Star Whackers and Shakespeare: A Dispatch From ‘A Night With the Quaids’

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“Ran-dy! Ran-dy! Ran-dy!” chanted a group of tattooed and tarted-up rockabilly girls gathered out front of the Rio, an indie art-house theater in Vancouver, on Friday night. They, along with about 150 other twenty- and thirtysomethings, were here for “A Night With the Quaids,” as in Randy and Evi Quaid, the fugitive traveling celebrity freak show. Randy eventually emerged from the theater and posed for a few photos with a cardboard cutout of two local radio personalities who sponsored the event. He wore a black suit and a black shirt unbuttoned to reveal a swirl of gray chest hair. His oversize belt buckle hugged his big, round belly. At six-foot-four, he towered over the lineup. “What’s with the red carpet? Don’t people know Dennis isn’t here?” scoffed a teenage boy.

The crowd, a mix of film nerds, young couples on dates, and a handful of seniors, filtered into the theater. A couple of tough-looking women had cans of Pabst Blue Ribbon confiscated at the front door: “Go 'round the side of the building and chug ’em,” advised the security guard. In the cramped lobby space, people queued up for M&Ms and plastic cups overflowing with locally brewed draft beer. The theater (with a capacity of 445) was about two thirds full, and a stage with a drum kit had been set up at the front. “I just wanna know how weird Randy Quaid can get,” said a middle-aged biker with a thick beard and long ponytail. “I should be selling pizza by the slice out front to all these hipster doofuses.”

Finally the movie ended and Quaid, along with his band members (the Fugitives) walked out onstage to a standing ovation. “Show us your cock” came a scream from the back. “I think you’ve seen enough of that,” he said. “Welcome to Canada!” another cried. “Thank you, darling, glad to be here.” Evi was at the foot of the stage filming the entire thing. The band played three songs: “Mr. D.A.,” a tirade against shady lawyers; “Will We Be Together Then,” a romantic (and truly quite lovely) ballad; and “Star Whackers,” to which the crowd sang along with the chorus (“I’m talking about whackers. Whackers. Those cheesy star whackers”) while a handful of tipsy women danced in the aisles.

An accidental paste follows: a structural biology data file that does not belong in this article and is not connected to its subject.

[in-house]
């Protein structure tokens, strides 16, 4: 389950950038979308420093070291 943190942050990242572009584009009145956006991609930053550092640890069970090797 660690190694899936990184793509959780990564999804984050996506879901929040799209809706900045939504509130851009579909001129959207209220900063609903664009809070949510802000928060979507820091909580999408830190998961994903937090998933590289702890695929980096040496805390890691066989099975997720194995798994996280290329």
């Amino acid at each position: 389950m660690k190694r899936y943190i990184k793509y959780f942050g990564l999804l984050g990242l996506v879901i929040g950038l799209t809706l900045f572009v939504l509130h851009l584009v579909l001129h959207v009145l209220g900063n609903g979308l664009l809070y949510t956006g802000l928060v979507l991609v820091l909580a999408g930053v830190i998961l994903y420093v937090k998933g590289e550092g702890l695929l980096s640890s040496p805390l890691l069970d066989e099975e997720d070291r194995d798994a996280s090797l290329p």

Cue the first scene: Randy Quaid, butt naked, but for a floor-length fur coat, wanders around a field repeating the same Shakespearean verses over and over. (“Rock star!” shouts a man from the back of the theater.) And so begin 88 minutes of completely random visuals, including Quaid with a deer skull fastened to his head with a seatbelt; Quaid wandering in the desert (the movie was filmed in west Texas and Mexico) with an automatic weapon, trying to kill his naked, fur-coat-wearing self; multiple close-ups of Quaid’s face, red and sweaty, with chapped lips, burst blood vessels on his nose, and spittle in the corner of his mouth; Quaid repeating strange rants over and over (“the American male human is retarded. He will die for us if we keep his brain soft and juvenile, like mutton. We want him stupid. We need him stupid”); donkeys having sex; Quaid naked, down on all fours, chewing grass; Quaid running through the desert with the fur coat flapping behind him and his flaccid penis jiggling back and forth; calves at a ranch being branded while Quaid plays violin outside the pen; Quaid’s rich, deep voice delivering Hamlet’s “to be or not to be” speech in its entirety three times in a row (a woman boos; another screams, “shut the fuck up!”). All in all, a hot mess.

Finally the movie ended and Quaid, along with his band members (the Fugitives) walked out onstage to a standing ovation. “Show us your cock” came a scream from the back. “I think you’ve seen enough of that,” he said. “Welcome to Canada!” another cried. “Thank you, darling, glad to be here.” Evi was at the foot of the stage filming the entire thing. The band played three songs: “Mr. D.A.,” a tirade against shady lawyers; “Will We Be Together Then,” a romantic (and truly quite lovely) ballad; and “Star Whackers,” to which the crowd sang along with the chorus (“I’m talking about whackers. Whackers. Those cheesy star whackers”) while a handful of tipsy women danced in the aisles.

“It was artistic, yeah, but I thought it was going to be an actual documentary about star whackers. I’m mad because it was advertised completely wrong,” complained a woman. The Q&A got under way, and she got right to the point: “Randy, are there stars getting whacked?” “Yes,” he said. “Is there a way to show that or prove that in a documentary?" She asked. "I came here tonight hoping for some answers. I paid $25 and you got my money, and I got no answers and that’s not fair. Was Heath Ledger whacked?” Quaid replied, “I believe he was one of the healthiest young men I had ever met, he played Australian football, he was a superb athlete, and I do believe that there’s a definite possibility that he was murdered, yes.” Evi jumped in: “This docu-drama was about Randy and me; it’s a hypersurreal aspect of what it is to be pursued, and we put it into an impressionistic form.”

And on that note, shortly after midnight, five hours after the doors first opened, the Quaids left the building.